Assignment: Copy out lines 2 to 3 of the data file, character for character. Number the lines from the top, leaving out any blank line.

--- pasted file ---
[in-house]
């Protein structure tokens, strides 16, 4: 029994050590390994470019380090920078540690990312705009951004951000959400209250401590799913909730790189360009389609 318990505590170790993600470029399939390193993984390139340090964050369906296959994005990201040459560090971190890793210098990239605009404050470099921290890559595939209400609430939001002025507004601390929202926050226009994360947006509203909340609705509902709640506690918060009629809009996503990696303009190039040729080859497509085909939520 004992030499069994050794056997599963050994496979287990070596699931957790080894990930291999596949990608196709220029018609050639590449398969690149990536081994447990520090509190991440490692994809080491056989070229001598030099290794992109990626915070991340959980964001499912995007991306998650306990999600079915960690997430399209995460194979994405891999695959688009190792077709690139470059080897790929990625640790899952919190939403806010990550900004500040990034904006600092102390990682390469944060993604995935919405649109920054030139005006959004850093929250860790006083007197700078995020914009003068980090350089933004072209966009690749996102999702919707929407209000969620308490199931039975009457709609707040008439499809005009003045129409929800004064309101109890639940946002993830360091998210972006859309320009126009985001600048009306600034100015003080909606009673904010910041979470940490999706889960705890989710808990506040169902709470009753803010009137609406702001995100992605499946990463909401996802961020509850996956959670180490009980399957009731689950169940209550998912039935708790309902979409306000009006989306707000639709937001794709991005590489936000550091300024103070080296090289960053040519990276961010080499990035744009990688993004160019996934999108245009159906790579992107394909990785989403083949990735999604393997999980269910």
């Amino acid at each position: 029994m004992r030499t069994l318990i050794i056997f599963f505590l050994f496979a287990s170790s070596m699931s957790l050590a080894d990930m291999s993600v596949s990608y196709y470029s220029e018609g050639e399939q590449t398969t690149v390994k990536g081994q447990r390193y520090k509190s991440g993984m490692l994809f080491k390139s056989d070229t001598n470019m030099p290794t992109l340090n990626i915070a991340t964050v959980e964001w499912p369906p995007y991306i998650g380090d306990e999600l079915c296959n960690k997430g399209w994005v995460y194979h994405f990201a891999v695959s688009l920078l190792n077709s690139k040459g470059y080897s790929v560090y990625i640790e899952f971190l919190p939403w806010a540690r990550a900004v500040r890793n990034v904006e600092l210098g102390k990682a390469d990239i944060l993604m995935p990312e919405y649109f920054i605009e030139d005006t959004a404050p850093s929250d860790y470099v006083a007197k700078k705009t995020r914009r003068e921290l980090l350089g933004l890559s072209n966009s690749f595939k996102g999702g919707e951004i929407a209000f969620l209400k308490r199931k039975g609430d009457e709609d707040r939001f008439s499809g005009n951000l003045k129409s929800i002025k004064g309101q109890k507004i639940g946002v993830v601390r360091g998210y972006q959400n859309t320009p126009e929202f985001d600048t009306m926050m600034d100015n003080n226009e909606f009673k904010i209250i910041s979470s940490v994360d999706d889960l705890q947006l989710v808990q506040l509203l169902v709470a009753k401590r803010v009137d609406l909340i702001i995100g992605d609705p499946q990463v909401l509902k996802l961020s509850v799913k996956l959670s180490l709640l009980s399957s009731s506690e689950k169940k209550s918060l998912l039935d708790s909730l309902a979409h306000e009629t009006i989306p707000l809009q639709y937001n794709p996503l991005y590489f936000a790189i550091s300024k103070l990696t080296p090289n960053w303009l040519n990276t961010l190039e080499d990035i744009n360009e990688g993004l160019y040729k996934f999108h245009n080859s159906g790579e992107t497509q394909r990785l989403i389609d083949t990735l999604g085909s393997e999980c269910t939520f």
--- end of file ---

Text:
């Protein structure tokens, strides 16, 4: 029994050590390994470019380090920078540690990312705009951004951000959400209250401590799913909730790189360009389609 318990505590170790993600470029399939390193993984390139340090964050369906296959994005990201040459560090971190890793210098990239605009404050470099921290890559595939209400609430939001002025507004601390929202926050226009994360947006509203909340609705509902709640506690918060009629809009996503990696303009190039040729080859497509085909939520 004992030499069994050794056997599963050994496979287990070596699931957790080894990930291999596949990608196709220029018609050639590449398969690149990536081994447990520090509190991440490692994809080491056989070229001598030099290794992109990626915070991340959980964001499912995007991306998650306990999600079915960690997430399209995460194979994405891999695959688009190792077709690139470059080897790929990625640790899952919190939403806010990550900004500040990034904006600092102390990682390469944060993604995935919405649109920054030139005006959004850093929250860790006083007197700078995020914009003068980090350089933004072209966009690749996102999702919707929407209000969620308490199931039975009457709609707040008439499809005009003045129409929800004064309101109890639940946002993830360091998210972006859309320009126009985001600048009306600034100015003080909606009673904010910041979470940490999706889960705890989710808990506040169902709470009753803010009137609406702001995100992605499946990463909401996802961020509850996956959670180490009980399957009731689950169940209550998912039935708790309902979409306000009006989306707000639709937001794709991005590489936000550091300024103070080296090289960053040519990276961010080499990035744009990688993004160019996934999108245009159906790579992107394909990785989403083949990735999604393997999980269910």
């Amino acid at each position: 029994m004992r030499t069994l318990i050794i056997f599963f505590l050994f496979a287990s170790s070596m699931s957790l050590a080894d990930m291999s993600v596949s990608y196709y470029s220029e018609g050639e399939q590449t398969t690149v390994k990536g081994q447990r390193y520090k509190s991440g993984m490692l994809f080491k390139s056989d070229t001598n470019m030099p290794t992109l340090n990626i915070a991340t964050v959980e964001w499912p369906p995007y991306i998650g380090d306990e999600l079915c296959n960690k997430g399209w994005v995460y194979h994405f990201a891999v695959s688009l920078l190792n077709s690139k040459g470059y080897s790929v560090y990625i640790e899952f971190l919190p939403w806010a540690r990550a900004v500040r890793n990034v904006e600092l210098g102390k990682a390469d990239i944060l993604m995935p990312e919405y649109f920054i605009e030139d005006t959004a404050p850093s929250d860790y470099v006083a007197k700078k705009t995020r914009r003068e921290l980090l350089g933004l890559s072209n966009s690749f595939k996102g999702g919707e951004i929407a209000f969620l209400k308490r199931k039975g609430d009457e709609d707040r939001f008439s499809g005009n951000l003045k129409s929800i002025k004064g309101q109890k507004i639940g946002v993830v601390r360091g998210y972006q959400n859309t320009p126009e929202f985001d600048t009306m926050m600034d100015n003080n226009e909606f009673k904010i209250i910041s979470s940490v994360d999706d889960l705890q947006l989710v808990q506040l509203l169902v709470a009753k401590r803010v009137d609406l909340i702001i995100g992605d609705p499946q990463v909401l509902k996802l961020s509850v799913k996956l959670s180490l709640l009980s399957s009731s506690e689950k169940k209550s918060l998912l039935d708790s909730l309902a979409h306000e009629t009006i989306p707000l809009q639709y937001n794709p996503l991005y590489f936000a790189i550091s300024k103070l990696t080296p090289n960053w303009l040519n990276t961010l190039e080499d990035i744009n360009e990688g993004l160019y040729k996934f999108h245009n080859s159906g790579e992107t497509q394909r990785l989403i389609d083949t990735l999604g085909s393997e999980c269910t939520f």